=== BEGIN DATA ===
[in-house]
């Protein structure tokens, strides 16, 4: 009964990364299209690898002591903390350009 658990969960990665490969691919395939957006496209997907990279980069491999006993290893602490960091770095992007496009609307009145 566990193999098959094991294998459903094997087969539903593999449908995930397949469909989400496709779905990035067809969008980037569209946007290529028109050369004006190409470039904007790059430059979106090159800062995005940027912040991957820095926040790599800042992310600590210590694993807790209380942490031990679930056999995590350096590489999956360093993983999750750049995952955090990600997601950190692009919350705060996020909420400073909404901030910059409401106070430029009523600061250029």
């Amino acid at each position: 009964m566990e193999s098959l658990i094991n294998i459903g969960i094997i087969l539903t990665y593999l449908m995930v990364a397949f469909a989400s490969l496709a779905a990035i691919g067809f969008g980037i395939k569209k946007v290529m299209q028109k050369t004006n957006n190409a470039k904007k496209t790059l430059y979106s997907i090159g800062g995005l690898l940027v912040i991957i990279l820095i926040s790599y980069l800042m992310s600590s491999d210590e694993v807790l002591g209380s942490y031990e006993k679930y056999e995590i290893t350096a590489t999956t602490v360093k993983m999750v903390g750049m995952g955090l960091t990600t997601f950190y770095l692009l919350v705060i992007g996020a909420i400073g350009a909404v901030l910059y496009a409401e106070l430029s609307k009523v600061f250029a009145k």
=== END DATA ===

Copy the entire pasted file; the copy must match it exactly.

[in-house]
């Protein structure tokens, strides 16, 4: 009964990364299209690898002591903390350009 658990969960990665490969691919395939957006496209997907990279980069491999006993290893602490960091770095992007496009609307009145 566990193999098959094991294998459903094997087969539903593999449908995930397949469909989400496709779905990035067809969008980037569209946007290529028109050369004006190409470039904007790059430059979106090159800062995005940027912040991957820095926040790599800042992310600590210590694993807790209380942490031990679930056999995590350096590489999956360093993983999750750049995952955090990600997601950190692009919350705060996020909420400073909404901030910059409401106070430029009523600061250029």
């Amino acid at each position: 009964m566990e193999s098959l658990i094991n294998i459903g969960i094997i087969l539903t990665y593999l449908m995930v990364a397949f469909a989400s490969l496709a779905a990035i691919g067809f969008g980037i395939k569209k946007v290529m299209q028109k050369t004006n957006n190409a470039k904007k496209t790059l430059y979106s997907i090159g800062g995005l690898l940027v912040i991957i990279l820095i926040s790599y980069l800042m992310s600590s491999d210590e694993v807790l002591g209380s942490y031990e006993k679930y056999e995590i290893t350096a590489t999956t602490v360093k993983m999750v903390g750049m995952g955090l960091t990600t997601f950190y770095l692009l919350v705060i992007g996020a909420i400073g350009a909404v901030l910059y496009a409401e106070l430029s609307k009523v600061f250029a009145k």